Amazon Contextual Product Ads

Wednesday, November 23, 2011

Seeds and Fruits, Actions and Results




What may be the most explored topic in Buddhist thought and also the biggest stumbling block next to anatta for newcomers is karma. The concept existed in Hinduism before and alongside Buddhism historically in its development in Jainism as well. But Jainism and Hinduism, since they’re atmanic systems, believing that a permanent and individual consciousness survives the death of the body, clash a great deal with Buddhist karmic theory, which is anatmanic, non soul based, in nature. There are also many misunderstandings of it, mostly rooted in an Abrahamic concept of a deity bestowing the world with a natural law of sorts, as well as the principles of “you reap what you sow’ and “an eye for an eye” neither of which completely or accurately reflect what is rooted in a fundamentally nontheistic and non Abrahamic system. To explain karma even briefly within the limit I place on myself in these articles is difficult, since I don’t want to go in unnecessary tangents, but at the same time there will be aspects of the study of karma that I’ll probably skip over for brevity. I’ll again use metaphors as I did with rebirth, so don’t be surprised if I utilize figurative language as opposed to exact and precise philosophical language, which I’ll nonetheless strive to use as much as I can and as clearly as I can.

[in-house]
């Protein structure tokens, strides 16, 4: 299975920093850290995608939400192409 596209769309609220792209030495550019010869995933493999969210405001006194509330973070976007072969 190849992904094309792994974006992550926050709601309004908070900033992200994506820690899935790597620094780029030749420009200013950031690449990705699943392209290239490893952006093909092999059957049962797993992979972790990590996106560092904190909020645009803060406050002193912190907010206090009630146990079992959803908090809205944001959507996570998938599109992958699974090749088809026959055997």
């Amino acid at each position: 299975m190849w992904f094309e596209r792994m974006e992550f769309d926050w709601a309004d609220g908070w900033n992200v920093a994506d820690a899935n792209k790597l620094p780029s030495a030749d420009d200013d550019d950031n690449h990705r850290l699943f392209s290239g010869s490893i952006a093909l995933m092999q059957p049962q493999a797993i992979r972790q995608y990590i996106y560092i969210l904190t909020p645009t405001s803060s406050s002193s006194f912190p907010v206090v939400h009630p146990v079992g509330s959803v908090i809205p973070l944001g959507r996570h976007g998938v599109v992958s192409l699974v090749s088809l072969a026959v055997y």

To explain karma in metaphors is somewhat unclear at times and is much harder to describe discursively, since there’s overlap in part with the Hindu concept that has promulgated much more in the West and is the default understanding most people have of the  idea of “karma”. A relatively simple term to start off with is causality. We all agree on the fact of our actions having consequences. The divide comes with the nature of the consequences and how they’re determined. A theistic explanation will involve God in one sense or another, either explicitly with miraculous events and even with mundane things we take for granted, like the sun rising. The reason I find this framework unconvincing and irrelevant is not only because I find the unfalsifiable nature of the God invoked incredulous but our own actions are reduced to a scope where we have little to no actual control, since the ground of all being, God, is the one sovereign over all things. Our actions have consequences that we immediately recognize at times, but this isn’t always the case. Sometimes we get away with bad actions, sometimes we aren’t rewarded for our good actions. And in this sense, the karmic theory most people postulate, even without a God in the equation, serves as a cosmic equalizer for justice and injustice. If people get away with something heinous, it’s claimed that karma will reflect back on them in the future or even in a future life, which tends to explicitly involve the supernatural and soul-based theory in Hinduism and Jainism. We want an explanation for the inequality and inexplicable events that happen to us: natural disasters, intentional crimes against our family members or ourselves, and many other good and bad things. But explaining everything with karma in terms of Buddhism has never been the case or what Buddhists practice in explaining causality and the like. There are things Buddhists classify as not related to our volitional actions, which are what karma is referring to as a word. There are things we do that are natural and involuntary, such as blinking or genetic things we can’t do anything about, such as our eye color or some tendency towards alcoholism or schizophrenia. These aren’t things that we deserve by karma, except maybe in Hindu thought, though I imagine even that’s potentially rare amongst more modern thinkers.